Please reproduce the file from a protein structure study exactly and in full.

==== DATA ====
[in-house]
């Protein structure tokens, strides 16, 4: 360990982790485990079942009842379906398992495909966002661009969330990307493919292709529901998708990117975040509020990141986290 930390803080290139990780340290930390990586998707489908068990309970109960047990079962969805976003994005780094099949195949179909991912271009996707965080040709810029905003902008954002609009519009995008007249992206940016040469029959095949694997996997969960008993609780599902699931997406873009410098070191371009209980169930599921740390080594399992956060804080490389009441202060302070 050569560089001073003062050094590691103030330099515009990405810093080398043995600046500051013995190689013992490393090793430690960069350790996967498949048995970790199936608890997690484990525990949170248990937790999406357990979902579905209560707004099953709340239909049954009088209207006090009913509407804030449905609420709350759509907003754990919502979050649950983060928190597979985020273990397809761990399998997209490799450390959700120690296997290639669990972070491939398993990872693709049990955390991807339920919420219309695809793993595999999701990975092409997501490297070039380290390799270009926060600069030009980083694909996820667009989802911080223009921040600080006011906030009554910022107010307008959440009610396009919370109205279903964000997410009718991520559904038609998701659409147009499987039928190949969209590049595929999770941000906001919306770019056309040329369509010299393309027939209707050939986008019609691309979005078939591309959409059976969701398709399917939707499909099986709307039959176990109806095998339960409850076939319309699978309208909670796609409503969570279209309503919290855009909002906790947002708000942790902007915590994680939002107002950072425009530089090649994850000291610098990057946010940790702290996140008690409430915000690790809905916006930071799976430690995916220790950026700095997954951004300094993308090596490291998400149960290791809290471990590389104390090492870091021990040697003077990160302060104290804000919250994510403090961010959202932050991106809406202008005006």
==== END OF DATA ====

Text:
[in-house]
């Protein structure tokens, strides 16, 4: 360990982790485990079942009842379906398992495909966002661009969330990307493919292709529901998708990117975040509020990141986290 930390803080290139990780340290930390990586998707489908068990309970109960047990079962969805976003994005780094099949195949179909991912271009996707965080040709810029905003902008954002609009519009995008007249992206940016040469029959095949694997996997969960008993609780599902699931997406873009410098070191371009209980169930599921740390080594399992956060804080490389009441202060302070 050569560089001073003062050094590691103030330099515009990405810093080398043995600046500051013995190689013992490393090793430690960069350790996967498949048995970790199936608890997690484990525990949170248990937790999406357990979902579905209560707004099953709340239909049954009088209207006090009913509407804030449905609420709350759509907003754990919502979050649950983060928190597979985020273990397809761990399998997209490799450390959700120690296997290639669990972070491939398993990872693709049990955390991807339920919420219309695809793993595999999701990975092409997501490297070039380290390799270009926060600069030009980083694909996820667009989802911080223009921040600080006011906030009554910022107010307008959440009610396009919370109205279903964000997410009718991520559904038609998701659409147009499987039928190949969209590049595929999770941000906001919306770019056309040329369509010299393309027939209707050939986008019609691309979005078939591309959409059976969701398709399917939707499909099986709307039959176990109806095998339960409850076939319309699978309208909670796609409503969570279209309503919290855009909002906790947002708000942790902007915590994680939002107002950072425009530089090649994850000291610098990057946010940790702290996140008690409430915000690790809905916006930071799976430690995916220790950026700095997954951004300094993308090596490291998400149960290791809290471990590389104390090492870091021990040697003077990160302060104290804000919250994510403090961010959202932050991106809406202008005006």